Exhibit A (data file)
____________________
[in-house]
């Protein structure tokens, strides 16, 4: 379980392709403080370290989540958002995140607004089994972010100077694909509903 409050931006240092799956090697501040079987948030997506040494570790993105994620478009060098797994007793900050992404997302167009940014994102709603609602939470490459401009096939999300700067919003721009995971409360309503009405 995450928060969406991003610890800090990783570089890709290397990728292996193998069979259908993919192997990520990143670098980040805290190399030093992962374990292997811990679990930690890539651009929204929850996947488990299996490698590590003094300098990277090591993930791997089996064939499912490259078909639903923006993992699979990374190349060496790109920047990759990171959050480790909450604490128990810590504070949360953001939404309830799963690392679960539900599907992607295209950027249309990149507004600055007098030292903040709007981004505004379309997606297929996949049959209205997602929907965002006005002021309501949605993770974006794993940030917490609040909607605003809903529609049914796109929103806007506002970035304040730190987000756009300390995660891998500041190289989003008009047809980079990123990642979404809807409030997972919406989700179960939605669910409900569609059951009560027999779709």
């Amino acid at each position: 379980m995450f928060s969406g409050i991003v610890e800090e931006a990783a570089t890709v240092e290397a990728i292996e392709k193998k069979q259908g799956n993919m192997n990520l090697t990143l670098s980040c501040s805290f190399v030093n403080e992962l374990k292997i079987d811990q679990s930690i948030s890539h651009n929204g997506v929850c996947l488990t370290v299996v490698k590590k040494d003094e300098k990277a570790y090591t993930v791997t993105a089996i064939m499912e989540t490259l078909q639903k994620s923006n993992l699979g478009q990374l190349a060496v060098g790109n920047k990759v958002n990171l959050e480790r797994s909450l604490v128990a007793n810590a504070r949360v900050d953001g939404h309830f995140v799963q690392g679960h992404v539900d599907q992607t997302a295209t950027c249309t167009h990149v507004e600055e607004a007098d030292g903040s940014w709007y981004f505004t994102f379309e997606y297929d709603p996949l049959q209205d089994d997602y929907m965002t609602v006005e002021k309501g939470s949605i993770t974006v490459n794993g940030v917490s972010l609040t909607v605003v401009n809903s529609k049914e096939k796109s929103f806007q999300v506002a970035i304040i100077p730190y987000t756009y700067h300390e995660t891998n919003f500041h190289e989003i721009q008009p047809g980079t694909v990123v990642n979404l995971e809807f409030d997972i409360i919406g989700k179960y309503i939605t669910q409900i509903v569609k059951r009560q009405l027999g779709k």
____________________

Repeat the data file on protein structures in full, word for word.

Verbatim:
[in-house]
């Protein structure tokens, strides 16, 4: 379980392709403080370290989540958002995140607004089994972010100077694909509903 409050931006240092799956090697501040079987948030997506040494570790993105994620478009060098797994007793900050992404997302167009940014994102709603609602939470490459401009096939999300700067919003721009995971409360309503009405 995450928060969406991003610890800090990783570089890709290397990728292996193998069979259908993919192997990520990143670098980040805290190399030093992962374990292997811990679990930690890539651009929204929850996947488990299996490698590590003094300098990277090591993930791997089996064939499912490259078909639903923006993992699979990374190349060496790109920047990759990171959050480790909450604490128990810590504070949360953001939404309830799963690392679960539900599907992607295209950027249309990149507004600055007098030292903040709007981004505004379309997606297929996949049959209205997602929907965002006005002021309501949605993770974006794993940030917490609040909607605003809903529609049914796109929103806007506002970035304040730190987000756009300390995660891998500041190289989003008009047809980079990123990642979404809807409030997972919406989700179960939605669910409900569609059951009560027999779709």
């Amino acid at each position: 379980m995450f928060s969406g409050i991003v610890e800090e931006a990783a570089t890709v240092e290397a990728i292996e392709k193998k069979q259908g799956n993919m192997n990520l090697t990143l670098s980040c501040s805290f190399v030093n403080e992962l374990k292997i079987d811990q679990s930690i948030s890539h651009n929204g997506v929850c996947l488990t370290v299996v490698k590590k040494d003094e300098k990277a570790y090591t993930v791997t993105a089996i064939m499912e989540t490259l078909q639903k994620s923006n993992l699979g478009q990374l190349a060496v060098g790109n920047k990759v958002n990171l959050e480790r797994s909450l604490v128990a007793n810590a504070r949360v900050d953001g939404h309830f995140v799963q690392g679960h992404v539900d599907q992607t997302a295209t950027c249309t167009h990149v507004e600055e607004a007098d030292g903040s940014w709007y981004f505004t994102f379309e997606y297929d709603p996949l049959q209205d089994d997602y929907m965002t609602v006005e002021k309501g939470s949605i993770t974006v490459n794993g940030v917490s972010l609040t909607v605003v401009n809903s529609k049914e096939k796109s929103f806007q999300v506002a970035i304040i100077p730190y987000t756009y700067h300390e995660t891998n919003f500041h190289e989003i721009q008009p047809g980079t694909v990123v990642n979404l995971e809807f409030d997972i409360i919406g989700k179960y309503i939605t669910q409900i509903v569609k059951r009560q009405l027999g779709k």